AT&T Technologies, Inc., was created in 1983 in preparation for the Bell System Divestiture, which became effective as of January 1, 1984. It assumed the corporate charter of Western Electric Co., Inc.
AT&T (originally American Telephone and Telegraph Company), after divesting ownership of the Bell System, restructured its remaining companies into 3 core units. American Bell, Bell Labs and Western Electric were fully absorbed into AT&T, and divided up as an umbrella of several specifically focused companies held by AT&T Technologies, including:
- AT&T Bell Laboratories - R&D functions
- AT&T Consumer Products - Consumer telephone equipment sales
- AT&T International - International ventures
- AT&T Network Systems International
- Goldstar Semiconductor
- AT&T Taiwan
- AT&T Microelectronica de Espana
- AT&T Ricoh
- AT&T Network Systems Espana
- AT&T Network Systems - Large Business/Corporate equipment
- AT&T Technology Systems - Computer-focused R&D
From January 1, 1984 until mid-1986, AT&T Technologies continued to manufacture telephones that had been made before 1984 by Western Electric under the Western Electric marking. "Bell System Property - Not For Sale" markings were eliminated from all telephones, replaced with "AT&T" in the plastic housing and "Western Electric" in the metal telephone bases.
Bell logos contained on the bottom of Trimline bases were filled in, leaving a giant lump next to "Western Electric".
Toward the end of the Bell System, Western Electric telephones contained much more computer technology and more plastic over metal, since advances in electronics and manufacturing processes made it possible, and there was no longer the need to produce heavy duty, long-lasting telephones. In 1985, the 2220 Trimline was heavily modified, including a touch-tone/pulse dial switch, eliminating the need for the 220 rotary phone, foreshadowing what was to come for other AT&T telephones. The 1985 Trimline, like other new telephones introduced after the AT&T breakup, was marked "AT&T TECHNOLOGIES - MADE IN U.S.A." IC chips, used in these updated "electronic" telephones used WExxx model number nomenclature.
In 1986, AT&T closed the Western Electric Indianapolis Works plant, and Trimline and other residential telephone production was moved overseas. Production of the residential models of the 2500/2554 telephones were shifted overseas as well, both marketed under the "Traditional 100" brand. The 500/554 rotary phones ended production as they were no longer needed. A new Design Line telephone was introduced and produced overseas as well, and many variations of single line telephone sets were manufactured over the years. AT&T Technologies kept the Shreveport Works open, and Princess & 2500/2554 business model production continued in the U.S.. Also multiline key telephone systems, such as the Merlin and the Spirit systems were manufactured there. Formerly Shreveport manufactured payphones.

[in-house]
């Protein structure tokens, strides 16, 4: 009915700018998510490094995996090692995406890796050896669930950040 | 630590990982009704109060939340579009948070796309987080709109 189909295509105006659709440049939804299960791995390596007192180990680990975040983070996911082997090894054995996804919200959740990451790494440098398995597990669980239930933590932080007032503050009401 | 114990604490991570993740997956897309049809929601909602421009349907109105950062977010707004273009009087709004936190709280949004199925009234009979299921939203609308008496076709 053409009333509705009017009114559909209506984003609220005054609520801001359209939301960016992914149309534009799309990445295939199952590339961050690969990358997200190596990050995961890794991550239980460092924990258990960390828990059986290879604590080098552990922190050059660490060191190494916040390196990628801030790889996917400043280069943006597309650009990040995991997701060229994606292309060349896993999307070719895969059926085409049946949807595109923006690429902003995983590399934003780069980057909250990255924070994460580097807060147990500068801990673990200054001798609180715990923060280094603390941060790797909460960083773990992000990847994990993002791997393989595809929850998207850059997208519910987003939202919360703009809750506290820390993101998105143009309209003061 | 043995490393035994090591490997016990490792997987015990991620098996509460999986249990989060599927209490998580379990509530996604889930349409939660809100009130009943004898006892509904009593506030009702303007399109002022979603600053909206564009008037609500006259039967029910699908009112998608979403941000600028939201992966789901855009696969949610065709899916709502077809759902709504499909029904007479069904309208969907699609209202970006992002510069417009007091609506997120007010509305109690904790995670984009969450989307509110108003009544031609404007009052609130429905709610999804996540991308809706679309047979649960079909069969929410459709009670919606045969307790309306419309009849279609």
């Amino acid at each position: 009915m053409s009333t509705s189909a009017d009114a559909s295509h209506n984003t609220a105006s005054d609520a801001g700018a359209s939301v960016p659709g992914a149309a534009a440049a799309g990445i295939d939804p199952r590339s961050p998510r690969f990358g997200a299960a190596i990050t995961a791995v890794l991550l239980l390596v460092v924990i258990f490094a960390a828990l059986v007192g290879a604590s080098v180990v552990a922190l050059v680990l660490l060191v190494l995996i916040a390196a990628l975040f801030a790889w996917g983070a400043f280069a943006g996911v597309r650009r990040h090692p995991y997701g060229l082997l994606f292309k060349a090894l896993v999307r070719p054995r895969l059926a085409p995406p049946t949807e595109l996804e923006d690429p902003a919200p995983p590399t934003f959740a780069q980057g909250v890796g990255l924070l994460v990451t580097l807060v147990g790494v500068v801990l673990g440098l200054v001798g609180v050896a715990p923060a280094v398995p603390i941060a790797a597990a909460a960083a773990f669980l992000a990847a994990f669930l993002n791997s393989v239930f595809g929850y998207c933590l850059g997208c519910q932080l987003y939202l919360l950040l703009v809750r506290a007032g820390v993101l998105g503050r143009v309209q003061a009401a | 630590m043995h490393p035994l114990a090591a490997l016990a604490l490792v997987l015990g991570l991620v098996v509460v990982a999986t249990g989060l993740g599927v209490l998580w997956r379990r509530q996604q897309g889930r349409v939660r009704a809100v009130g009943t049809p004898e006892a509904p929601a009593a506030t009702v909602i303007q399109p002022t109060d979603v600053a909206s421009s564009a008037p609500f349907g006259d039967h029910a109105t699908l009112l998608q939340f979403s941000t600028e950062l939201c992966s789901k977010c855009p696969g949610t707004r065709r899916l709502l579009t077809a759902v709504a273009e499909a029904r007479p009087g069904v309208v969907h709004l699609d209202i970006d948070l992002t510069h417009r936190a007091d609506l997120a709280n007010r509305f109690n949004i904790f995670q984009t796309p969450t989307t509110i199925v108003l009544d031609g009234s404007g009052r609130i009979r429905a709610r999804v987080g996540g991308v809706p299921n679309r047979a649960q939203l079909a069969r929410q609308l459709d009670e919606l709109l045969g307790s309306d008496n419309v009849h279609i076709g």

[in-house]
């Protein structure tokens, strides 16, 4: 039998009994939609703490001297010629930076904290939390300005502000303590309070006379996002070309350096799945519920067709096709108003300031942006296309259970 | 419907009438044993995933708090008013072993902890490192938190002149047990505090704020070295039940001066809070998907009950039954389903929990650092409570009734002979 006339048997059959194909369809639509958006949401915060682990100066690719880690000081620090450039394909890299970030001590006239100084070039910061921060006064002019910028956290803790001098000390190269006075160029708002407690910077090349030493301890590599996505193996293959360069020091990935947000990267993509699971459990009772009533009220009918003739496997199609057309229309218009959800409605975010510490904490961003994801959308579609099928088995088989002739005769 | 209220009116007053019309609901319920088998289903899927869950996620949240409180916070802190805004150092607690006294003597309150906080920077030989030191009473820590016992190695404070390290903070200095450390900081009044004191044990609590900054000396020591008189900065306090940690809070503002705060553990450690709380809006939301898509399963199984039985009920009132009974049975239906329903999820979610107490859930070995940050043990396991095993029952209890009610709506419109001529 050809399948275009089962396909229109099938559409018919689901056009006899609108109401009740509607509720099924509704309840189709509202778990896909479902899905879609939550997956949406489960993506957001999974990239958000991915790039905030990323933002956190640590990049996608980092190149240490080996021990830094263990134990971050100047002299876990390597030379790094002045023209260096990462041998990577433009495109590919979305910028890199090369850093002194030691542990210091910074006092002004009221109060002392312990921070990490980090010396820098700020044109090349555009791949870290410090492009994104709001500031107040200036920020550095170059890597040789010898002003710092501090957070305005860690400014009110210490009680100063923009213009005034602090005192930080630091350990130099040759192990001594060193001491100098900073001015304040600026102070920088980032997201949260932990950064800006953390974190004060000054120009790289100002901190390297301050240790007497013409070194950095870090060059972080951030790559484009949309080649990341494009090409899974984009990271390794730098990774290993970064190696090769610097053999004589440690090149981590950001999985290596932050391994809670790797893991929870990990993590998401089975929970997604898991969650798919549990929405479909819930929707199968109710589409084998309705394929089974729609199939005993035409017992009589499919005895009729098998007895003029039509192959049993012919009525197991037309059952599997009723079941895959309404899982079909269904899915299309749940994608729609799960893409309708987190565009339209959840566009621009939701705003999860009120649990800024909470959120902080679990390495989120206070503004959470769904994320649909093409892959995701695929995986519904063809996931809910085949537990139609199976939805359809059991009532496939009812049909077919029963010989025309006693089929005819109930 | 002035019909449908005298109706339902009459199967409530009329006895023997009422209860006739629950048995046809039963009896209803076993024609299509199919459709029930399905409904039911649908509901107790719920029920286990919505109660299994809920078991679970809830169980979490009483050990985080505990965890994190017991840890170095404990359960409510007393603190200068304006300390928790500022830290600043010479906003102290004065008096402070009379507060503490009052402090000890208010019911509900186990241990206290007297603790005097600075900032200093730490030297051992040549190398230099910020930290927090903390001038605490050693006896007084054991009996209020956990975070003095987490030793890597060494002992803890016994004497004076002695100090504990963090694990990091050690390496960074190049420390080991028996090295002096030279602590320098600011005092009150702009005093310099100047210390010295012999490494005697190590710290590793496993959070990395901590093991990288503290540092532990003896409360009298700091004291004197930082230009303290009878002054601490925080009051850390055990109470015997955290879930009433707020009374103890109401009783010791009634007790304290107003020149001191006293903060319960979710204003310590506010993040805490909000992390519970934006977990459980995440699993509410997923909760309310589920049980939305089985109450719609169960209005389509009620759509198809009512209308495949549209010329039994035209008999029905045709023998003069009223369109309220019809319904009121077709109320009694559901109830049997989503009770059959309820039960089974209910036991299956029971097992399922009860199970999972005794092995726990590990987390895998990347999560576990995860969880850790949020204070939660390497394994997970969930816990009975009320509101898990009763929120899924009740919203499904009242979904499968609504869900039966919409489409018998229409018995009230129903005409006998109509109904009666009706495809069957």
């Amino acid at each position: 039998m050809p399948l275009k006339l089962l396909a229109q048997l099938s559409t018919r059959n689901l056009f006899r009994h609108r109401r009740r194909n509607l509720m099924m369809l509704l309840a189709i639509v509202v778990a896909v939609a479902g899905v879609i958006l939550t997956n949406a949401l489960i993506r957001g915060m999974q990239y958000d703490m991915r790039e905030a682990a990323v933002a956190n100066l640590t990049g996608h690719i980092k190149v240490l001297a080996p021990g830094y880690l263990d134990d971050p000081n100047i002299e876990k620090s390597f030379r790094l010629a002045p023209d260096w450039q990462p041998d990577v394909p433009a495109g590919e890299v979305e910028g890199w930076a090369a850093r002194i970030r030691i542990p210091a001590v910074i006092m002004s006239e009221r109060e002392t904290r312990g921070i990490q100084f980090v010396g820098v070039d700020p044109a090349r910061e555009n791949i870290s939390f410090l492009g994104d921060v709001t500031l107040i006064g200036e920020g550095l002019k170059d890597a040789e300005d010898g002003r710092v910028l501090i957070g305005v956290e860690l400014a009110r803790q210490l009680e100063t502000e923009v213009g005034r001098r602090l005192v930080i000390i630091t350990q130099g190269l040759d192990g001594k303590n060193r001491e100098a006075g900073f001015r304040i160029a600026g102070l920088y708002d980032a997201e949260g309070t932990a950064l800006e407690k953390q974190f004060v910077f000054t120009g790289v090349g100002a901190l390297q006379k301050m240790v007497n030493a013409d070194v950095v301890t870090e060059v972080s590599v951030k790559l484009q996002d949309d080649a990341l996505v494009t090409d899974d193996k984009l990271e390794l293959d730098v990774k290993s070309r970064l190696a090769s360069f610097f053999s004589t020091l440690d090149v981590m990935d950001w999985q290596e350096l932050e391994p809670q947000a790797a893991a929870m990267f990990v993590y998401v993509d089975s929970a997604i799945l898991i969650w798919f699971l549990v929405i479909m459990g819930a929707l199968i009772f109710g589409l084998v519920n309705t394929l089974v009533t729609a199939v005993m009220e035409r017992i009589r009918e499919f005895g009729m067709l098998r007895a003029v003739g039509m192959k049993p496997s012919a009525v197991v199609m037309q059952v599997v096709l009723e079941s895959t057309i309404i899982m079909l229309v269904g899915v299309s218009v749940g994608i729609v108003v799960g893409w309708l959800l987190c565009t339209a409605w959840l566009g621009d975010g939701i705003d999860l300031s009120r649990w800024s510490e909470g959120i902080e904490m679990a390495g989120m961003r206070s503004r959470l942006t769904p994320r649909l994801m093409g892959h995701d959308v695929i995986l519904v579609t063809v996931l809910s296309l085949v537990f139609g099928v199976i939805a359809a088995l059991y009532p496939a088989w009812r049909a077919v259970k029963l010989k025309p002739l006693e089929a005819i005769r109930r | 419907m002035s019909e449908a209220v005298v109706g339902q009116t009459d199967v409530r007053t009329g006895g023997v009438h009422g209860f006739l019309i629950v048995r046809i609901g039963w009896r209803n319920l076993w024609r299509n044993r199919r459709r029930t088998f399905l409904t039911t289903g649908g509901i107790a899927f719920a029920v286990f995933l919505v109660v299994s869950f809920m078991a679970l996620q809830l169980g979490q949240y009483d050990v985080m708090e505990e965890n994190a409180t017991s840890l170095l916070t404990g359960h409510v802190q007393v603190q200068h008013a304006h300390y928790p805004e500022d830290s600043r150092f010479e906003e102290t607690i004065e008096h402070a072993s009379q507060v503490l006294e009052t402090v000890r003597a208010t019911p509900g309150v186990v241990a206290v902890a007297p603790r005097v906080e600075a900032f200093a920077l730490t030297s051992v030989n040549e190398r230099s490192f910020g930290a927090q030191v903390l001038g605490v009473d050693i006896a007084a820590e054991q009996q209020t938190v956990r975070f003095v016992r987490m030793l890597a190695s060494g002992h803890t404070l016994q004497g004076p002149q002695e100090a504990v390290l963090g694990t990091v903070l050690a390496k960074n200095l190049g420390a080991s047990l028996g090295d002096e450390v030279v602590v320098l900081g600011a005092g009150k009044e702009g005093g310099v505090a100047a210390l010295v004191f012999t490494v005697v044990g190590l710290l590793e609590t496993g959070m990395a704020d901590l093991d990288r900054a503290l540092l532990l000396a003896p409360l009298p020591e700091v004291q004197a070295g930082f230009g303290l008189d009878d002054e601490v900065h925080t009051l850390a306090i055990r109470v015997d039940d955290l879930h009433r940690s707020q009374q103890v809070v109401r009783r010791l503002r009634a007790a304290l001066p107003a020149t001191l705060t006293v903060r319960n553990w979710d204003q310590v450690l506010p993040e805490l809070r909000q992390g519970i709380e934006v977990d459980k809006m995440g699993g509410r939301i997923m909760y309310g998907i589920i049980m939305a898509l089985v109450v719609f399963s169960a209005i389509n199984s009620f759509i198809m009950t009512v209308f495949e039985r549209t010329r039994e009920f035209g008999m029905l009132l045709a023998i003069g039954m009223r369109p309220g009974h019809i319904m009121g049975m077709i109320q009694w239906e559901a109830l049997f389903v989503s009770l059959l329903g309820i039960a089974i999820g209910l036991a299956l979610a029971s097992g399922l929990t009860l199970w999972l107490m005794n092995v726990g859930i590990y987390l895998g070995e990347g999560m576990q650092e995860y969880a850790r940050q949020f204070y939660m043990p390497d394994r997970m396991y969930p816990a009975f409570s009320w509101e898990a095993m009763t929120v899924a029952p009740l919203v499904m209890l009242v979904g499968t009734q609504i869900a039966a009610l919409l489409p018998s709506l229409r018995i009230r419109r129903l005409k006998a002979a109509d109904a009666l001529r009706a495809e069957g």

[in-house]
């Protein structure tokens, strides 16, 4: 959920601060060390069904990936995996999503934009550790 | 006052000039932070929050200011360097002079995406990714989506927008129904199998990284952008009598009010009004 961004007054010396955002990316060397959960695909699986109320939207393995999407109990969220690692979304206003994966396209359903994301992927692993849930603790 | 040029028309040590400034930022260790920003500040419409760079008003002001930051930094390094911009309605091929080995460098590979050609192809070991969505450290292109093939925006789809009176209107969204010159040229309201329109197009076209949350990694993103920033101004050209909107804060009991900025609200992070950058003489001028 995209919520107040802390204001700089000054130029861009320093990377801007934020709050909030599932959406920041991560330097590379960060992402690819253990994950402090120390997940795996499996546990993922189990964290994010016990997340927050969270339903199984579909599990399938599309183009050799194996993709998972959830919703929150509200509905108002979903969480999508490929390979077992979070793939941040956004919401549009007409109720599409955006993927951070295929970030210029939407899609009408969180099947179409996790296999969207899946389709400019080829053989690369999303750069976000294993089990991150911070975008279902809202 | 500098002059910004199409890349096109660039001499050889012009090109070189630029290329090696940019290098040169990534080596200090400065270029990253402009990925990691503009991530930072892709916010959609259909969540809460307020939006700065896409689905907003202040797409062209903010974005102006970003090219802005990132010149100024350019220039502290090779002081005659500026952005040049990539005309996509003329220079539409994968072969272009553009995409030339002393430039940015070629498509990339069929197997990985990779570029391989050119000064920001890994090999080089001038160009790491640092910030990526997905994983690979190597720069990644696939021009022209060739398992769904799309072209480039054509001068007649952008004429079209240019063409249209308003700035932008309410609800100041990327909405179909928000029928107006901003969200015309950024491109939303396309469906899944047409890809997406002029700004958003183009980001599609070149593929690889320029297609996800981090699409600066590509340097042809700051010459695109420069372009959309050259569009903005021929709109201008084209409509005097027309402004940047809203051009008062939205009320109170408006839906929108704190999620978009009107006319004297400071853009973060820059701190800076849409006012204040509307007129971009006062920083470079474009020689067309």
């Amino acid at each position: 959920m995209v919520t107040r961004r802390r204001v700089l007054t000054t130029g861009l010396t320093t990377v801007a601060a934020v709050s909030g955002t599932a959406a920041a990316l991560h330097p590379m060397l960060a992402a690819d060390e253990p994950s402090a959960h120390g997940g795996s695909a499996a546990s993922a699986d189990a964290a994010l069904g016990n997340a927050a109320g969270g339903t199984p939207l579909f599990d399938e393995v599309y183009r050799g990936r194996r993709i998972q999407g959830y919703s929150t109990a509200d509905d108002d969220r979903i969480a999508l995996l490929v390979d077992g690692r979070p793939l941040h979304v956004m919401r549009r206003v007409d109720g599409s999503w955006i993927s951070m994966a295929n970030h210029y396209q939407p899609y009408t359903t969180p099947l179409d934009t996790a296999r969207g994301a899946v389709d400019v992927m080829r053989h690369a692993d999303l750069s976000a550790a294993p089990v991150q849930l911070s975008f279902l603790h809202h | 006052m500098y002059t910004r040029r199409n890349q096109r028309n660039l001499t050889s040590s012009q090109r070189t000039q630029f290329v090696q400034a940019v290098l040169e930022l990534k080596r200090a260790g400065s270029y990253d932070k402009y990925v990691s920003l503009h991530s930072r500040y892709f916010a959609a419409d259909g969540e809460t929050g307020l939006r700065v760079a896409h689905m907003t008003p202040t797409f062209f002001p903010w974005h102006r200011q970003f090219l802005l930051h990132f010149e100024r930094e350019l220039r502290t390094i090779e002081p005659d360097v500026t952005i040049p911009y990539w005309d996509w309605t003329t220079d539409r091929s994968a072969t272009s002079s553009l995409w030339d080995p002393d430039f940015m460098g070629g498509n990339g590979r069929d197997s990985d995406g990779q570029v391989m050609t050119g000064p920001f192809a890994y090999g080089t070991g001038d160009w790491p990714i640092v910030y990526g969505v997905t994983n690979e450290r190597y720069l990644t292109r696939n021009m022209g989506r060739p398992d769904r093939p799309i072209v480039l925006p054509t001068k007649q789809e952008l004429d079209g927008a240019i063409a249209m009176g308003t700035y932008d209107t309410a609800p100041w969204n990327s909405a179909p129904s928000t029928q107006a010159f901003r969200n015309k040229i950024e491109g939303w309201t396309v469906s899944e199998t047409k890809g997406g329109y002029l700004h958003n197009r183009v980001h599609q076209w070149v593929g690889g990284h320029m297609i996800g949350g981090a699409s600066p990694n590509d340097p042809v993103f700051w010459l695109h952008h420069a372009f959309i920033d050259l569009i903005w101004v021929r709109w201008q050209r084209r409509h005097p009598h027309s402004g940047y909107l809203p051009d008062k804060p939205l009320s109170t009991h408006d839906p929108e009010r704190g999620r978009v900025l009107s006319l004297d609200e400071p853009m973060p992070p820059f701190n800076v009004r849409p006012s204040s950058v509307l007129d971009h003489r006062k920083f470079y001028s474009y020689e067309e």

Any phone made overseas by AT&T Technologies no longer had Western Electric markings, except for plugs on modular telephone cords whose clips were marked with "WE" initials. Telephones made overseas by AT&T Technologies were produced in Thailand, Hong Kong, Singapore, and China. Telephones produced at these plants were also marked with "Custom Manufactured in (country) by AT&T"; Chinese made telephones were marked "Custom Manufactured in China for AT&T".
Residential telephone production was shifted back to North America in 1993 when AT&T opened established a subsidiary in Mexico and built a telephone plant. As a result, "WE" markings on modular telephone plugs were replaced with "HHE" or "ECI", marking the end of any Western Electric branding whatsoever on any part of an AT&T telephone. In 1994, AT&T discontinued production of the Princess telephone.
AT&T announced in 1995 that it would split into three companies: a manufacturing/R&D company, a computer company, and a services company. NCR, Bell Labs and AT&T Technologies were to be spun off by 1997. In preparation for its spin-off, AT&T Technologies was renamed Lucent Technologies. Lucent was completely spun off from AT&T in 1996.
|This article does not cite any references or sources. (December 2009)|